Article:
Trusted care rooted in the communities we serve

In recognition of National Health Center Week, we want to say thank you to the hardworking providers and staff at the nearly 1,400 community health centers across the country.  The work they do improves the health outcomes and lives of more than 1 million UnitedHealthcare Community & State members (16.4%) each year.  Also known as federally-qualified health centers (FQHCs), community health centers are the first point of entry to the health care system for one in 12 people in America.

Community health centers are independent, non-profit, non-governmental health care organizations that share a mission to provide high-quality, cost-effective health care services to everyone, regardless of insurance status or ability to pay. To be recognized as a federally-qualified health center, organizations must meet federal requirements under section 330 of the Public Health Service Act. They must maintain a patient-centered care model through their local Boards of Directors leadership that represent the community it serves – in fact, federal law requires that a majority of health center board members must be local patients who use the health center’s services. Additionally, health centers must have a sliding fee scale based on an individual’s household income and family size.

Thanks in part to their strong roots in the local community, community health centers are an effective and a trusted source of care for many patients who might otherwise be unable to obtain care quickly and efficiently. FQHCs serve the most vulnerable populations including one in six Medicaid beneficiaries, one in three Americans living in poverty and one in five people living in rural areas. In fact, 44% of community health centers are located in rural areas.

These health centers and their staff serve our Medicaid populations that have some of the largest healthcare needs including - 355,000 veterans, 1.3 million people experiencing homelessness and nearly 3.5 million individuals living in public housing.

From pediatrics to obstetrics/gynecology and preventative disease screenings, community health centers serve our Medicaid members throughout their lifetime. Federally-qualified health centers serve patients of all ages – 9% under age five, with 57% of health center patients between ages 20-64, and 9% over the age of 65.  One in nine children in America receive health care through a local health center – including 800,000 children who receive their care from a health center based in their school.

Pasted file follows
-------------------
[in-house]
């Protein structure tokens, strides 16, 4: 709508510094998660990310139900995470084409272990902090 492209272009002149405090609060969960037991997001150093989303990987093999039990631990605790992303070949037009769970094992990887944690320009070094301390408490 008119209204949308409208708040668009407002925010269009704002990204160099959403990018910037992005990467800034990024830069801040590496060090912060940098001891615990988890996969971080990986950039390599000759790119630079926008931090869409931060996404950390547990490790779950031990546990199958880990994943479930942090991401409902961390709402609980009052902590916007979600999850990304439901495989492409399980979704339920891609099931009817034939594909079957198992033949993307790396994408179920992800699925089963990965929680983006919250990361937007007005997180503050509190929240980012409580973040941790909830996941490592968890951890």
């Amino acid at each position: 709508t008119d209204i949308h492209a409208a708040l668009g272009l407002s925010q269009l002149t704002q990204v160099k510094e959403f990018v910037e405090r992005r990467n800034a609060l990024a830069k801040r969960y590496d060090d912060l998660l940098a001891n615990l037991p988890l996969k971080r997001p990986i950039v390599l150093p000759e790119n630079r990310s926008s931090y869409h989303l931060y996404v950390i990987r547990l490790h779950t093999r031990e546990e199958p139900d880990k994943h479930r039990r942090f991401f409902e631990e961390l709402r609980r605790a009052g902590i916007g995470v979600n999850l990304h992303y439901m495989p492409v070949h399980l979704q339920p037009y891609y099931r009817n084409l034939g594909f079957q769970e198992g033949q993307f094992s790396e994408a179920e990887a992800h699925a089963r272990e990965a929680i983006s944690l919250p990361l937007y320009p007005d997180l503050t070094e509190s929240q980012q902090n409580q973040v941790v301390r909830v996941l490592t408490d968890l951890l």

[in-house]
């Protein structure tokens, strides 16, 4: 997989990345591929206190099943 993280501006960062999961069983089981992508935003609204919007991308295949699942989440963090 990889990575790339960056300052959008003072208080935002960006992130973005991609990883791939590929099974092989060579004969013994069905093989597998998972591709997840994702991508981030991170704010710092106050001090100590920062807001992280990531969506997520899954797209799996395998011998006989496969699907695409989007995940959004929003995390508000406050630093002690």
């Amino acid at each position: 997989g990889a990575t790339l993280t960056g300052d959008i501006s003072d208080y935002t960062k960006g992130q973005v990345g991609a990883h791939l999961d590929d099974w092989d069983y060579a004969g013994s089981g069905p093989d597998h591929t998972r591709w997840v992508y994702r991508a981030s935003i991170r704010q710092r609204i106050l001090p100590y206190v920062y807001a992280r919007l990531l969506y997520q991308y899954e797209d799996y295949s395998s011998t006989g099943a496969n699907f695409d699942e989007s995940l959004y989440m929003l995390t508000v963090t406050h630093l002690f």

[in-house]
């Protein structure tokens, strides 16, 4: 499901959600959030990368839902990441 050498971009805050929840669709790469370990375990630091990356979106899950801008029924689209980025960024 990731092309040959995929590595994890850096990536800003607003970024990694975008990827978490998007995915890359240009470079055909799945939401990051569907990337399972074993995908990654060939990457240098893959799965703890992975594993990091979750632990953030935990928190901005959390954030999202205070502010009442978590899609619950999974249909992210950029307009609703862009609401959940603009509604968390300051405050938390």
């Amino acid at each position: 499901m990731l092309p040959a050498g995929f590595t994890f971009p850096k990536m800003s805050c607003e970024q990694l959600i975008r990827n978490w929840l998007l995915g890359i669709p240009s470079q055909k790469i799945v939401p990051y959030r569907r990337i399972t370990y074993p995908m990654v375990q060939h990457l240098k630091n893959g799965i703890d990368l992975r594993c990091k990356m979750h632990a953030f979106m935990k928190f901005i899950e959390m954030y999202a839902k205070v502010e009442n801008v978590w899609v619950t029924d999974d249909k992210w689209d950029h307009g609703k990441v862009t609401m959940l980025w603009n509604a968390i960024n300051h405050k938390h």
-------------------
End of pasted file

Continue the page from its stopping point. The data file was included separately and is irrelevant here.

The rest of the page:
Community health centers are meeting an increased demand for direct care and treatment, while expanding the types of services available to patients including: medical, dental, behavioral health and vision services. The number of behavioral health staff at health centers has tripled over the past 10 years and more than 64,000 patients received medication-assisted treatment for opioid use disorder at a local health center in 2017.

Additionally, FQHCs save precious time and health care costs for both patients and providers. Research estimates that community health centers save the health care system $24 billion each year. Individuals that are able to access primary care through a local center may also be able to thwart unnecessary emergency room visits down the road - making sure small health issues don’t escalate to become major health crises. 

In 2010, UnitedHealthcare Community & State established our FQHC Advisory Board – a coalition of thought-leaders and practitioners from more than 20 local health centers across the country focused on connecting our Medicaid members to quality care in their local community. These doctors, public health professionals and community leaders are working side-by-side with us to provide input and guidance to UnitedHealthcare on the policy and practice issues and trends relevant to federally-qualified health centers.

As we work to improve access to care for our Medicaid members, UnitedHealthcare Community & State is grateful for the partnership we have with community health centers and the service they provide for our members and our communities. 

Read more from Catherine Anderson

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